Try a variety of teas to please your garden

Wow – what a summer we all had with that big, blazing ball of fire out just about every day, which made it pretty hot

Wow – what a summer we all had with that big, blazing ball of fire out just about every day, which made it pretty hot to be putzing around in the garden.

It was a crazy busy one for us and my cuppa was pretty full, leaving little time to finish the follow-up to my column on teas for the garden. But here it is at last.

There are lots of brews to concoct and create and most are simple and easy to prepare, taking anywhere from 24 hours to 14 days to brew, depending on your methods and money. Most are totally safe to make, but you could be getting into some murky water when it comes to compost and manure teas and here’s why.

There are three basic kinds of microbes: the aerobics which need oxygen, the fermentative, putrefactive anaerobics that need no oxygen and the facultative anaerobics that can survive in both environments. A pathogen is a plant or animal-feeding predator microbe, such as E. coli and salmonella in humans, and camplyobacter, listeria, and crytosporidium in animals and it’s these nasties that survive in the zero-to-low oxygen environments.

With these two teas, you need to be able to extract and multiply the beneficial or aerobic microbes from the organic matter, and avoid the production and introduction of the putrefying, disease-causing anaerobic microbes as well as the plant and human pathogens.

So please do your research to avoid a possible toxic soup if you use them.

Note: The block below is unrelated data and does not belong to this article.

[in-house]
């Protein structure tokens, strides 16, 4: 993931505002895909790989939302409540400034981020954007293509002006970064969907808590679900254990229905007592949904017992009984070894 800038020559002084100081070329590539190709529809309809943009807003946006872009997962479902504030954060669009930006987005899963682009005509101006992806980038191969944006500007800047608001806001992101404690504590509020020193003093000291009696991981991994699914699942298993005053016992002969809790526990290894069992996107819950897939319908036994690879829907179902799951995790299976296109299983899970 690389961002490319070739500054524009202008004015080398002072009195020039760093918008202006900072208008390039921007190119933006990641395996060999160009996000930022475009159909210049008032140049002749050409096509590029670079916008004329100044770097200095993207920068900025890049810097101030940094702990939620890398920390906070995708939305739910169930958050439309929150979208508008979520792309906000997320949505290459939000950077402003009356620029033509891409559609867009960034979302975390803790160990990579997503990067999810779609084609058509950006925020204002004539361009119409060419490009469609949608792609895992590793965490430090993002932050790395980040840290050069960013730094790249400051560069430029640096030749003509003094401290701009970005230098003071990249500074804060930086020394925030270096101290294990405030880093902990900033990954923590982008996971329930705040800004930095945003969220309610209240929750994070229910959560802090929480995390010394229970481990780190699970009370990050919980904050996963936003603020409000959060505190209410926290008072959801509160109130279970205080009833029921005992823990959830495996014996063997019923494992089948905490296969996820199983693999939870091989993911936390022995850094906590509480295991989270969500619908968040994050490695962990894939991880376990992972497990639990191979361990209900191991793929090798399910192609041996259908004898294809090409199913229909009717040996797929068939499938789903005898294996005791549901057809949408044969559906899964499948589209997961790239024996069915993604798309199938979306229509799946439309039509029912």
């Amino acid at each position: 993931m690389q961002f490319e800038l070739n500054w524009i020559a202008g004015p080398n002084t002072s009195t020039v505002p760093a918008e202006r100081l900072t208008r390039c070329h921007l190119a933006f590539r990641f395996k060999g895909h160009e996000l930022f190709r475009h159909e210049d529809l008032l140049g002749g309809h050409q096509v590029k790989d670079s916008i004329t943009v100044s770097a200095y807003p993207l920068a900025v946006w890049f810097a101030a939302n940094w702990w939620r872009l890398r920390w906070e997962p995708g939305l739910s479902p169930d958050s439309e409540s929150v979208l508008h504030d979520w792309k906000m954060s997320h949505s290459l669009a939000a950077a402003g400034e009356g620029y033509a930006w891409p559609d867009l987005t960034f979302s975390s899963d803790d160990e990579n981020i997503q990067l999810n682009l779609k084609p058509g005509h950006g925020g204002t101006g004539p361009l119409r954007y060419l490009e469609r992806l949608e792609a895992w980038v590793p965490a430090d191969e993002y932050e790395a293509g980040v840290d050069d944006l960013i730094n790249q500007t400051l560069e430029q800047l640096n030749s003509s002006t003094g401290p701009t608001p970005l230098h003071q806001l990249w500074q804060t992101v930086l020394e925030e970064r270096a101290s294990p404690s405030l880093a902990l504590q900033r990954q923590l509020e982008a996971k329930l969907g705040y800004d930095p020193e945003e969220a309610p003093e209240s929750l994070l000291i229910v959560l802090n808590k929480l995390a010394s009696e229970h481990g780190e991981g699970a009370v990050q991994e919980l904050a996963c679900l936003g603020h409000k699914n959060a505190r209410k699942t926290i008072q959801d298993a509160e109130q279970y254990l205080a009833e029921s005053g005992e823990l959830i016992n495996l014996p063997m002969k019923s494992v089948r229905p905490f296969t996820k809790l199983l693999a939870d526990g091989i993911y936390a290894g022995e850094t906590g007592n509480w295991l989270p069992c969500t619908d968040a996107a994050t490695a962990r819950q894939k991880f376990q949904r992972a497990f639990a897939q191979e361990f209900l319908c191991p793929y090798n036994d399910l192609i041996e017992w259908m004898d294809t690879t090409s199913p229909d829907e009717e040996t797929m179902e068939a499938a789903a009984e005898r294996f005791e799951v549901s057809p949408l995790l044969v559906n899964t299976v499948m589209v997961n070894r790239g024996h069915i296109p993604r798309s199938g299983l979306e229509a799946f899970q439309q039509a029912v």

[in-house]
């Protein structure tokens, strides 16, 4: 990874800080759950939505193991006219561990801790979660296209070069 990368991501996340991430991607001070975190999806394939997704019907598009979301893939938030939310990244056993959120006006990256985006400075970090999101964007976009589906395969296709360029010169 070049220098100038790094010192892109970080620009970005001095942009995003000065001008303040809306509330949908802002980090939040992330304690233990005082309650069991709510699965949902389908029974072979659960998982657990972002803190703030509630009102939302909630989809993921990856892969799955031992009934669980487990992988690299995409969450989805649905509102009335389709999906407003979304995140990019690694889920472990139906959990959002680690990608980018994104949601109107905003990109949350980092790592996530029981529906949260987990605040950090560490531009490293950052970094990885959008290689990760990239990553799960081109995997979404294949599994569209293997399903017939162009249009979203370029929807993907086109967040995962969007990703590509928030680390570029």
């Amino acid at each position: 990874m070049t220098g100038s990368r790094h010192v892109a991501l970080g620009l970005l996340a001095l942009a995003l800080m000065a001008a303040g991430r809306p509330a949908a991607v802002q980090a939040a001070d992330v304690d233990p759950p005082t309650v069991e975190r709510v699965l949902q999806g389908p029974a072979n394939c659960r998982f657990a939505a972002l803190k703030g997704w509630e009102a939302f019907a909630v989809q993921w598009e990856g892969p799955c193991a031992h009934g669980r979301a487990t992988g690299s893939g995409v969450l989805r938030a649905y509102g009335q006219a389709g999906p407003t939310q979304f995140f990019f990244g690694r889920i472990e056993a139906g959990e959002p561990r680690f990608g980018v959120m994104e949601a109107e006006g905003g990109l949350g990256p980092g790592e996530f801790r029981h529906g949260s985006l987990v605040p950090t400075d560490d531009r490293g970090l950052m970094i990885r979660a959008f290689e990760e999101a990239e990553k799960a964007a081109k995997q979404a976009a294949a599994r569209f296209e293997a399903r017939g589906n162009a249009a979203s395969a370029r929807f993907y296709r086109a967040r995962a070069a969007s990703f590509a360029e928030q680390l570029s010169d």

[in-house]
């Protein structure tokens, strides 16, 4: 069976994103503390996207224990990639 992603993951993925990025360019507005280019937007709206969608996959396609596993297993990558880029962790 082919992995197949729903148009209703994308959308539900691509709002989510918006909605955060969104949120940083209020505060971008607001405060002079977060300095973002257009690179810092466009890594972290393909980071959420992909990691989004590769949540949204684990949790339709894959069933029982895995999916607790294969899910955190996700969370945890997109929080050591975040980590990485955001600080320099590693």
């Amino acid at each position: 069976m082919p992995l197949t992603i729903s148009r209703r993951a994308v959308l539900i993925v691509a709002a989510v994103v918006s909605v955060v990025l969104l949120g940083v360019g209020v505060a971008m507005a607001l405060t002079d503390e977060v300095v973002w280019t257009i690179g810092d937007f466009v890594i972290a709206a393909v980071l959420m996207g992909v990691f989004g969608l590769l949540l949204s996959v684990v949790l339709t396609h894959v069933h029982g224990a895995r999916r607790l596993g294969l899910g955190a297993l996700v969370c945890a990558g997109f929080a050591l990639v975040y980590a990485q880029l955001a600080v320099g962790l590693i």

So here are a few tea-rrific teas to try, and cost nothing to make unless you buy an expensive brewer:

Soil teas: Soil tea is a little different than compost tea in that one can select and trap a mix of beneficial microorganisms from the best performing soil from a local ecosystem, such as using humus and litter from a healthy garden or forest.

Plant tea: Many plant and herb extracts contain powerful organic or chemical substances, which have been used in the preparation of food, medicines, pest control, etc. for centuries, as well as benefiting plant growth and contributing to overall soil health.  Extracts are made by soaking healthy plants such as clover, comfrey, horsetail, stinging nettle, yarrow, seaweed, parsley, dandelion, plantain, etc. for three to 10 days, then strained and diluted. (Note:  Alfalfa pellets are not recommended, as they are high in salts, which accumulate in your soil.)

Manure tea: Again, not all excrement is created equal, and poop is a processed end product so a lot of the nutrients have already been absorbed. So fresh is always best.  If you want to use manures, make sure the critters are not from factory farms or feedlots and that it’s well aerated when you brew so you don’t breed the bad guys.

Compost tea: Compost tea should not be confused with other organic extracts, which are used as fertilizers, bio-stimulants or for pest and disease control.  A properly-aerated compost tea is one of the most effective ways to promote health, prevent disease and revitalize dead soils in our gardens. One of the most important functions of our compost is to breed beneficial microbes, but the nutrient value and type of microbes in your compost depends on what you put in it and whether it’s aerobic or anaerobic. You can either create a fermented compost tea, which is made from immersing compost into a bucket of water for seven to 14 days and stirring occasionally, or use a store-bought or homemade compost tea brewer, using a strong aquarium bubbler that takes about 24 hours to make. They say not to apply compost tea to any veggie garden within three weeks of its planned harvest date.

Tinkle tea: His or her tinkle tea typically contains an NPK ratio similar to a commercial fertilizer, so sprinkle it into the compost or dilute it and use it.

Worm tea: Worm castings are loaded with nutrients and minerals, so if you breed’em, use’em!

Again, there’s never enough space to get into the recipe details, so you’ll have to take it from here. Just remember to avoid microbe-killing chlorine by using rain or pond water or an off-gassed bucketful.

These are wonderfully beneficial teas from nature’s pantry and toolbox, so go ahead and sprinkle and spray away.